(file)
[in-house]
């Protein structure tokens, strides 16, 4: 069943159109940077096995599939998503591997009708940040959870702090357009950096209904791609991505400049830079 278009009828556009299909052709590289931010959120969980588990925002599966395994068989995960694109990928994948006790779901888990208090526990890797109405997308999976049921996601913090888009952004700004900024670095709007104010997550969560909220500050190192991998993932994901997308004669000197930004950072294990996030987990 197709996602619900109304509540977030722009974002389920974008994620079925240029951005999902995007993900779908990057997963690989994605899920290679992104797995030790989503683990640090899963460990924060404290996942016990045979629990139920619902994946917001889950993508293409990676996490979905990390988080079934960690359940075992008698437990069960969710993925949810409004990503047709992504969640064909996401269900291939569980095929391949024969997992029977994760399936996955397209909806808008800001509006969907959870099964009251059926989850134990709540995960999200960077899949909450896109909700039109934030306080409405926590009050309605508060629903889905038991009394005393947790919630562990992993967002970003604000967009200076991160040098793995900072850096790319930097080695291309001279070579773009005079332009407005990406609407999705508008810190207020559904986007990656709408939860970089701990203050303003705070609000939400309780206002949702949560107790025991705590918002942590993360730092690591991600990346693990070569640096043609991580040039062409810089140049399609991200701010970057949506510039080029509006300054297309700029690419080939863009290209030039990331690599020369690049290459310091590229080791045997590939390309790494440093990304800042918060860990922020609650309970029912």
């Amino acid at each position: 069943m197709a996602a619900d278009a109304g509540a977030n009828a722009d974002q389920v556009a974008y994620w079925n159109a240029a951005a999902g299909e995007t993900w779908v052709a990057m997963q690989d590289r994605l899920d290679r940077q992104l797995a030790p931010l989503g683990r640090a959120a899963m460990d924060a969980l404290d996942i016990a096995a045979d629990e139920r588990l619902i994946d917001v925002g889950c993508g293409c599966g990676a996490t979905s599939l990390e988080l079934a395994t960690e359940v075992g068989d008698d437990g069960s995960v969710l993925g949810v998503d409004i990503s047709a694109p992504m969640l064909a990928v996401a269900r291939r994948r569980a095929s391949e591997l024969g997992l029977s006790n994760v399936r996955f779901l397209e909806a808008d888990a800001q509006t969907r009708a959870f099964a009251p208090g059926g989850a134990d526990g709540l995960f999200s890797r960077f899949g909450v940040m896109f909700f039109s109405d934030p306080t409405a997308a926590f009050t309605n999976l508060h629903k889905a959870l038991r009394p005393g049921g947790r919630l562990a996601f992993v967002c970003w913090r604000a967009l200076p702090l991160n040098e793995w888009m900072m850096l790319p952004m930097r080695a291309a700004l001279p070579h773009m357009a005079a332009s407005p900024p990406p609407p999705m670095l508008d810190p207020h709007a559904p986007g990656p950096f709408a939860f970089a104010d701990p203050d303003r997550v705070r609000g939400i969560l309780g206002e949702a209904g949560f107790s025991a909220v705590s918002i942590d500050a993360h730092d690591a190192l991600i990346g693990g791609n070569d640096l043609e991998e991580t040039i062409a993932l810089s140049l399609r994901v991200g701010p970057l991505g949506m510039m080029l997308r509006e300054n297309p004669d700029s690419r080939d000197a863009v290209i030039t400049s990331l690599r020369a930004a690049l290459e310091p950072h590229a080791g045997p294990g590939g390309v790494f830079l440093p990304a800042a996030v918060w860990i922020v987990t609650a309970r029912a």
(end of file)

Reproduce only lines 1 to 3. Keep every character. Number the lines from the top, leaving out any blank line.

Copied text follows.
[in-house]
């Protein structure tokens, strides 16, 4: 069943159109940077096995599939998503591997009708940040959870702090357009950096209904791609991505400049830079 278009009828556009299909052709590289931010959120969980588990925002599966395994068989995960694109990928994948006790779901888990208090526990890797109405997308999976049921996601913090888009952004700004900024670095709007104010997550969560909220500050190192991998993932994901997308004669000197930004950072294990996030987990 197709996602619900109304509540977030722009974002389920974008994620079925240029951005999902995007993900779908990057997963690989994605899920290679992104797995030790989503683990640090899963460990924060404290996942016990045979629990139920619902994946917001889950993508293409990676996490979905990390988080079934960690359940075992008698437990069960969710993925949810409004990503047709992504969640064909996401269900291939569980095929391949024969997992029977994760399936996955397209909806808008800001509006969907959870099964009251059926989850134990709540995960999200960077899949909450896109909700039109934030306080409405926590009050309605508060629903889905038991009394005393947790919630562990992993967002970003604000967009200076991160040098793995900072850096790319930097080695291309001279070579773009005079332009407005990406609407999705508008810190207020559904986007990656709408939860970089701990203050303003705070609000939400309780206002949702949560107790025991705590918002942590993360730092690591991600990346693990070569640096043609991580040039062409810089140049399609991200701010970057949506510039080029509006300054297309700029690419080939863009290209030039990331690599020369690049290459310091590229080791045997590939390309790494440093990304800042918060860990922020609650309970029912």
């Amino acid at each position: 069943m197709a996602a619900d278009a109304g509540a977030n009828a722009d974002q389920v556009a974008y994620w079925n159109a240029a951005a999902g299909e995007t993900w779908v052709a990057m997963q690989d590289r994605l899920d290679r940077q992104l797995a030790p931010l989503g683990r640090a959120a899963m460990d924060a969980l404290d996942i016990a096995a045979d629990e139920r588990l619902i994946d917001v925002g889950c993508g293409c599966g990676a996490t979905s599939l990390e988080l079934a395994t960690e359940v075992g068989d008698d437990g069960s995960v969710l993925g949810v998503d409004i990503s047709a694109p992504m969640l064909a990928v996401a269900r291939r994948r569980a095929s391949e591997l024969g997992l029977s006790n994760v399936r996955f779901l397209e909806a808008d888990a800001q509006t969907r009708a959870f099964a009251p208090g059926g989850a134990d526990g709540l995960f999200s890797r960077f899949g909450v940040m896109f909700f039109s109405d934030p306080t409405a997308a926590f009050t309605n999976l508060h629903k889905a959870l038991r009394p005393g049921g947790r919630l562990a996601f992993v967002c970003w913090r604000a967009l200076p702090l991160n040098e793995w888009m900072m850096l790319p952004m930097r080695a291309a700004l001279p070579h773009m357009a005079a332009s407005p900024p990406p609407p999705m670095l508008d810190p207020h709007a559904p986007g990656p950096f709408a939860f970089a104010d701990p203050d303003r997550v705070r609000g939400i969560l309780g206002e949702a209904g949560f107790s025991a909220v705590s918002i942590d500050a993360h730092d690591a190192l991600i990346g693990g791609n070569d640096l043609e991998e991580t040039i062409a993932l810089s140049l399609r994901v991200g701010p970057l991505g949506m510039m080029l997308r509006e300054n297309p004669d700029s690419r080939d000197a863009v290209i030039t400049s990331l690599r020369a930004a690049l290459e310091p950072h590229a080791g045997p294990g590939g390309v790494f830079l440093p990304a800042a996030v918060w860990i922020v987990t609650a309970r029912a």